Subject(s)
Arthroplasty, Replacement, Hip , COVID-19 , Adolescent , Adult , Aged , Aged, 80 and over , Analgesics, Opioid/therapeutic use , Female , Humans , Middle Aged , Pain, Postoperative/drug therapy , Pandemics , Practice Patterns, Physicians' , Prescriptions , Retrospective Studies , SARS-CoV-2 , United States , Young Adult
5.
Acta Anaesthesiol Scand ; 66(2): 288-294, 2022 Feb.
Article in English | MEDLINE | ID: covidwho-1528347

ABSTRACT

BACKGROUND: Patients undergoing lumbar discectomy usually suffer from moderate to severe pain during the postoperative period. Multimodal, or balanced analgesia, is the leading treatment principle for managing postoperative pain. The rationale is to achieve optimal pain treatment through additive or synergistic effects of several non-opioid analgesics, and thereby, reducing the need for postoperative opioids, facilitating early mobilization and functional rehabilitation. For discectomy surgery, evidence of both the benefit and harm of different analgesic interventions is unclear. OBJECTIVES: This systematic review aims to investigate the benefits and harms of analgesic interventions in adult patients after lumbar discectomy. METHODS: This protocol for a systematic review is written according to The Preferred Reporting Items for Systematic Review and Meta-Analysis Protocols guidelines. We will search The Cochrane Library's CENTRAL, PubMed, EMBASE, and ClinicalTrails.gov for published and ongoing trials. All randomized clinical trials assessing the postoperative analgesics effect of an intervention with a control or no-intervention group undergoing lumbar discectomy will be included. Two authors will independently screen trials for inclusion using Covidence, extract data and assess the risk of bias using Cochrane's risk-of-bias 2 tool. We will analyse the data using Review Manager and Trial Sequential Analysis. Meta-analysis will be performed according to the Cochrane guidelines. We will present our primary findings in a 'summary of findings' table and evaluate the overall certainty of evidence using the GRADE approach. DISCUSSION: This systematic review will assess the benefits and harms of analgesic interventions after lumbar discectomy and have the potential to improve best practices and advance research.


Subject(s)
Analgesics, Non-Narcotic , Pain, Postoperative , Adult , Analgesics/therapeutic use , Analgesics, Opioid/therapeutic use , Diskectomy , Humans , Meta-Analysis as Topic , Pain, Postoperative/drug therapy , Systematic Reviews as Topic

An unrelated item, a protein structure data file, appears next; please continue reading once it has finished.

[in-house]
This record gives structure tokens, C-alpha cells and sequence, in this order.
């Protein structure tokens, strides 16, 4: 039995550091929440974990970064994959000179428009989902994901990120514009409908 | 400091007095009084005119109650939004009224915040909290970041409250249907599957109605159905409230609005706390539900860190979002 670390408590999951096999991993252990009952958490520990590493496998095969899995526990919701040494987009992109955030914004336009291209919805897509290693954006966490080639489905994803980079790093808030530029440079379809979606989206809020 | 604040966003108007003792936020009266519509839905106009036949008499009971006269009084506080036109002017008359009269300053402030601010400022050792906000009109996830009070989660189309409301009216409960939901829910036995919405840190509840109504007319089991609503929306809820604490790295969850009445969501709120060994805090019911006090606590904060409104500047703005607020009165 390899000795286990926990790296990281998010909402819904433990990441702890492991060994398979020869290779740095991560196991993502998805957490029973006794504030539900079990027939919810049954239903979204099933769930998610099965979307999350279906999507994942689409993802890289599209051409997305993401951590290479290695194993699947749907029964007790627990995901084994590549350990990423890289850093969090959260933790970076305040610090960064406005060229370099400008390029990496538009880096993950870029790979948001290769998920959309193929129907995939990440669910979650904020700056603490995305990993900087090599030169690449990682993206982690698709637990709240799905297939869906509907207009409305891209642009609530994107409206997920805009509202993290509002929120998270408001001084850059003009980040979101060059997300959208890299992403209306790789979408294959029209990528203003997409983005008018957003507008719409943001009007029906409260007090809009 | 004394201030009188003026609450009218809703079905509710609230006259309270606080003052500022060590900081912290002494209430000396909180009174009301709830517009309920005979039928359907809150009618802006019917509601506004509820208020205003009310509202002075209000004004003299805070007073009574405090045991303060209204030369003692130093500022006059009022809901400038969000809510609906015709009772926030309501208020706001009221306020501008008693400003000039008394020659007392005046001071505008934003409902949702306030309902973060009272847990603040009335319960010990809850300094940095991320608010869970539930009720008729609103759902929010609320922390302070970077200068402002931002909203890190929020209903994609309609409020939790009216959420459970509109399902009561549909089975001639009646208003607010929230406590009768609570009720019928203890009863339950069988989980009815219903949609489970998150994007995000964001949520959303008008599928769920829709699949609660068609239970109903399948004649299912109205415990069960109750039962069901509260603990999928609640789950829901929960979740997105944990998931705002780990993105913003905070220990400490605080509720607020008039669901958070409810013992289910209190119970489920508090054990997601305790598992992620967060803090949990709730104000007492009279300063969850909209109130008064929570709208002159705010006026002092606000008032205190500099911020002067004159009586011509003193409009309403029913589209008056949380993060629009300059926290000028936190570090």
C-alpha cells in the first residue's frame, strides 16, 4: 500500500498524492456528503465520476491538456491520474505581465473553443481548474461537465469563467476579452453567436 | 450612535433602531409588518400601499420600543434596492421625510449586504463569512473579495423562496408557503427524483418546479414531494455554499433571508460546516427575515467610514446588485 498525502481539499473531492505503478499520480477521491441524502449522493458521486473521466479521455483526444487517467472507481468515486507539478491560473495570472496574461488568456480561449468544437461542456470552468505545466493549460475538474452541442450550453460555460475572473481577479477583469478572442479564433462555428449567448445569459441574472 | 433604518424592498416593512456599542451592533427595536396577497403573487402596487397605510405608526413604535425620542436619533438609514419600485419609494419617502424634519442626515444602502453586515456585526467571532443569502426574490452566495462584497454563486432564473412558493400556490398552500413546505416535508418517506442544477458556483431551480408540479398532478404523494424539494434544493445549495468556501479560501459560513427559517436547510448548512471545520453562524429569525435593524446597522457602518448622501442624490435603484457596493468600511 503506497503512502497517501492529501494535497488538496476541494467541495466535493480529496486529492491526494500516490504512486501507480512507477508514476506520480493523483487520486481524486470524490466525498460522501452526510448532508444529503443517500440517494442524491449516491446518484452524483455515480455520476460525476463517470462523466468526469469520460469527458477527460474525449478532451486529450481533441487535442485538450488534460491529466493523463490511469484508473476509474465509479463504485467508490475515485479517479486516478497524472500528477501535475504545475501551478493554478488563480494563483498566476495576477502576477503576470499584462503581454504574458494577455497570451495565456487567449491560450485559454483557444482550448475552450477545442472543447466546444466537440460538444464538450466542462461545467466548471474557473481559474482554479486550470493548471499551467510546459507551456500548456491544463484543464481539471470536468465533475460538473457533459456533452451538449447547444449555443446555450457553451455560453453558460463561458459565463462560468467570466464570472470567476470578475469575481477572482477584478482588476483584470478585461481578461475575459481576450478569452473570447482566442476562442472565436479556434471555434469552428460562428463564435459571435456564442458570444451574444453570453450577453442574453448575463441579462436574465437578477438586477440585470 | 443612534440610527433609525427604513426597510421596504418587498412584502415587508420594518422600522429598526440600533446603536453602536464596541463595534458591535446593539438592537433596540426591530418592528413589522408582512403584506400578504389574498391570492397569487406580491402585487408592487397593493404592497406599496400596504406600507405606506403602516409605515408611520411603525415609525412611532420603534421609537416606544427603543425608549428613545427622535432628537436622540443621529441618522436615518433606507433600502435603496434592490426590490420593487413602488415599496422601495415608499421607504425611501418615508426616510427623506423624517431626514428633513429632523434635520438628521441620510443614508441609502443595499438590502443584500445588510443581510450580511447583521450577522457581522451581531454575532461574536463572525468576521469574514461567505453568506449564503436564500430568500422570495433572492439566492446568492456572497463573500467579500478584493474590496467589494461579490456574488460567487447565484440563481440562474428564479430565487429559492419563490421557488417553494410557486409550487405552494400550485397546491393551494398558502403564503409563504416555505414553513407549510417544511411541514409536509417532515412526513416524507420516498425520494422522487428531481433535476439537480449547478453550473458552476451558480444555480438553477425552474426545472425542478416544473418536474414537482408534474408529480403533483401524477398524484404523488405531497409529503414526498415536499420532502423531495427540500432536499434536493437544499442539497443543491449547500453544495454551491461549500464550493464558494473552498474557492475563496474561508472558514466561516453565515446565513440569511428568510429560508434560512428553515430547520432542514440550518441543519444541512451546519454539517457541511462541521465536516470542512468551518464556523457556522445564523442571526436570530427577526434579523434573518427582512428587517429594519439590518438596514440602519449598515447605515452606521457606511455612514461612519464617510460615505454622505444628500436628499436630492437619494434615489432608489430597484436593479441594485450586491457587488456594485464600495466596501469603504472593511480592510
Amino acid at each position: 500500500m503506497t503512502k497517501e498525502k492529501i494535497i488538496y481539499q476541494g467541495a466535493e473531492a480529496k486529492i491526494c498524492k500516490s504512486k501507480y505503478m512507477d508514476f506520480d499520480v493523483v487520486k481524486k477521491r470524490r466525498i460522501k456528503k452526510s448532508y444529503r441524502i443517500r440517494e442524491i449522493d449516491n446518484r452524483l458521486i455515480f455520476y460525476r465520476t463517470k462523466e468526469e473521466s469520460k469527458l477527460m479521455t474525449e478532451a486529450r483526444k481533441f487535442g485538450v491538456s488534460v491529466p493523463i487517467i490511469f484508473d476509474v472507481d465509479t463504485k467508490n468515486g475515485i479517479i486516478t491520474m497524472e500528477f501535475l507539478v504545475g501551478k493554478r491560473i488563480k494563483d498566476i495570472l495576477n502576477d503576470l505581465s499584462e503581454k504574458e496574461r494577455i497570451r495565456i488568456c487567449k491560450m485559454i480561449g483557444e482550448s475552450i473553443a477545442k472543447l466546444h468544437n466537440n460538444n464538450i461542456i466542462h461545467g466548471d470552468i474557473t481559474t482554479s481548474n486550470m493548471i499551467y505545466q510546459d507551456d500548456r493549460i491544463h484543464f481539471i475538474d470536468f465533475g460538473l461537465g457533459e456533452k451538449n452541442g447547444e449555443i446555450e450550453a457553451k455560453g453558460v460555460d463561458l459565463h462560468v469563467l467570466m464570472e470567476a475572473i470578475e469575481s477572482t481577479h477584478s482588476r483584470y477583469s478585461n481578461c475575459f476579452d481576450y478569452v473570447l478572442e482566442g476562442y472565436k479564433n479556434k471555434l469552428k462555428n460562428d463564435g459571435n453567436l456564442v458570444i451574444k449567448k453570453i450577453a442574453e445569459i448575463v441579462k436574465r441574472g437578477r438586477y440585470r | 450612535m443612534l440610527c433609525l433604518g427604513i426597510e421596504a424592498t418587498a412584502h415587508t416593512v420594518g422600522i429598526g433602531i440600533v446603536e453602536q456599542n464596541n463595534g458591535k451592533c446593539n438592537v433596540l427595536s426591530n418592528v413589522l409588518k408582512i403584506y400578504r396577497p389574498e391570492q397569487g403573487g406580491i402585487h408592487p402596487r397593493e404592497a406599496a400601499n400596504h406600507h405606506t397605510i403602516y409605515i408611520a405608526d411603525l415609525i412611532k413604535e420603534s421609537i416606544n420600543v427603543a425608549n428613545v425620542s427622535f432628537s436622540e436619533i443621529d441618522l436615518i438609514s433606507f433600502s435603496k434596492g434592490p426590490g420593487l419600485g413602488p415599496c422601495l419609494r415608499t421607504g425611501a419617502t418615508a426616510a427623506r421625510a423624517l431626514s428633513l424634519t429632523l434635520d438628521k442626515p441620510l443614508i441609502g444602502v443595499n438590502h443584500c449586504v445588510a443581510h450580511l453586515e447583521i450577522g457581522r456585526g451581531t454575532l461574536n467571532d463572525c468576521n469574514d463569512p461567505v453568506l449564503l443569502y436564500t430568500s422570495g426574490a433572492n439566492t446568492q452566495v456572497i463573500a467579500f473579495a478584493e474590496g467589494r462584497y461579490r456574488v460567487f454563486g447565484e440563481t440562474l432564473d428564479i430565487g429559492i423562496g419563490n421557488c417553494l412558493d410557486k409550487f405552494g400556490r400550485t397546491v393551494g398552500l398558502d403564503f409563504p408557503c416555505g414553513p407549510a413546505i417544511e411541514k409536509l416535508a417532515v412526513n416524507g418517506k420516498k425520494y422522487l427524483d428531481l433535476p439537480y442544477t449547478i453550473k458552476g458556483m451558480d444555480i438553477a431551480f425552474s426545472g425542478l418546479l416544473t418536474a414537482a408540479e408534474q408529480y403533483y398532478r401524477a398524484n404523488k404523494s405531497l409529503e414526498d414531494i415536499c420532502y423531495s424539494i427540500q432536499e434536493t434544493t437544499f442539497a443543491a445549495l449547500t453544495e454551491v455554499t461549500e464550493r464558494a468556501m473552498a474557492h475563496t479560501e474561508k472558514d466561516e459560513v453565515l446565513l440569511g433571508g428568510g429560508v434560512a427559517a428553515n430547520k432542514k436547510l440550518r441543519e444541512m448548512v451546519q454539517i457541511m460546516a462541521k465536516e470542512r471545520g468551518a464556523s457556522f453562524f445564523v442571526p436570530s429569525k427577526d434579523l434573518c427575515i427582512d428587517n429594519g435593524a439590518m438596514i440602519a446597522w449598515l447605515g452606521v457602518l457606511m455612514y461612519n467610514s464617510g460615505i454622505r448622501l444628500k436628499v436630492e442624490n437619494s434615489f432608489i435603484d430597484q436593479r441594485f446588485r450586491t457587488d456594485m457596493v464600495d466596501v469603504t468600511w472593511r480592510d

6.
Int J Gynecol Cancer ; 31(7): 1052-1060, 2021 07.
Article in English | MEDLINE | ID: covidwho-1504094

ABSTRACT

OBJECTIVE: To compare discharge opioid refills, prescribed morphine equivalent dose and quantity, and longitudinal patient-reported outcomes before and after implementation of a tiered opioid prescribing algorithm among women undergoing open gynecologic surgery within an enhanced recovery after surgery program. METHODS: We compared opioid prescriptions, clinical outcomes, and patient-reported outcomes among 273 women. Post-discharge symptom burden was collected up to 42 days after discharge using the validated 27-item MD Anderson Symptom Inventory and analyzed using linear mixed effects models and Kaplan-Meier curves for symptom recovery. RESULTS: Among 113 pre-implementation and 160 post-implementation patients there was no difference in opioid refills (9.7% vs 11.3%, p=0.84). The post-implementation cohort had a significant reduction in median morphine equivalent dose (112.5 mg vs 225 mg, p<0.01), with no difference in median hospital length of stay (3 days vs 3 days, p=1.0) or 30-day readmission rate (9.4% vs 7.1%, p=0.66). There was no difference in patient-reported pain between the pre- and post-implementation cohorts on the day of discharge (severity 4.93 vs 5.14, p=0.53) or in any patient-reported symptoms, interference measures, or composite scores by post-discharge day 7. The median recovery time for most symptoms was 7 days, except for pain (14 days), fatigue (18 days), and physical interference (21 days), with no differences between cohorts. CONCLUSIONS: After implementation of a tiered opioid prescribing algorithm, the quantity and dose of discharge opioids prescribed decreased with no change in post-operative refills and without negatively impacting patient-reported symptom burden or interference, which can be used to educate and reassure patients and providers.


Subject(s)
Analgesics, Opioid/therapeutic use , Gynecologic Surgical Procedures/methods , Pain, Postoperative/drug therapy , Patient Discharge/standards , Adult , Aged , Aged, 80 and over , Algorithms , Analgesics, Opioid/pharmacology , Female , Humans , Middle Aged , Patient Reported Outcome Measures , Prospective Studies , Treatment Outcome
7.
Acta Anaesthesiol Scand ; 65(10): 1505-1513, 2021 Nov.
Article in English | MEDLINE | ID: covidwho-1455490

ABSTRACT